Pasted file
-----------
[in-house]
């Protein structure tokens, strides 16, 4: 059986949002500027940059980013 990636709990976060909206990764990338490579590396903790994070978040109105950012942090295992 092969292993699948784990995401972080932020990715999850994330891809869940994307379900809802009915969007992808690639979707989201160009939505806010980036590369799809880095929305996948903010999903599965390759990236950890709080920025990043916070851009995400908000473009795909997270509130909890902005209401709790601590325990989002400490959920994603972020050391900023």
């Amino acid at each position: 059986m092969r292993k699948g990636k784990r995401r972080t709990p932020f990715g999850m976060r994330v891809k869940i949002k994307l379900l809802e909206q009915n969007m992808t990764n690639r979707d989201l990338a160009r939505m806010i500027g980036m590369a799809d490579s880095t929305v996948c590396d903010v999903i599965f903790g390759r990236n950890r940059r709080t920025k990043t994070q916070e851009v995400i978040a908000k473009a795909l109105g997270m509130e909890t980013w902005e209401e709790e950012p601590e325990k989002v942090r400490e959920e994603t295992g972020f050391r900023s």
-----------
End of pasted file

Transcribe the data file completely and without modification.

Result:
[in-house]
């Protein structure tokens, strides 16, 4: 059986949002500027940059980013 990636709990976060909206990764990338490579590396903790994070978040109105950012942090295992 092969292993699948784990995401972080932020990715999850994330891809869940994307379900809802009915969007992808690639979707989201160009939505806010980036590369799809880095929305996948903010999903599965390759990236950890709080920025990043916070851009995400908000473009795909997270509130909890902005209401709790601590325990989002400490959920994603972020050391900023």
């Amino acid at each position: 059986m092969r292993k699948g990636k784990r995401r972080t709990p932020f990715g999850m976060r994330v891809k869940i949002k994307l379900l809802e909206q009915n969007m992808t990764n690639r979707d989201l990338a160009r939505m806010i500027g980036m590369a799809d490579s880095t929305v996948c590396d903010v999903i599965f903790g390759r990236n950890r940059r709080t920025k990043t994070q916070e851009v995400i978040a908000k473009a795909l109105g997270m509130e909890t980013w902005e209401e709790e950012p601590e325990k989002v942090r400490e959920e994603t295992g972020f050391r900023s």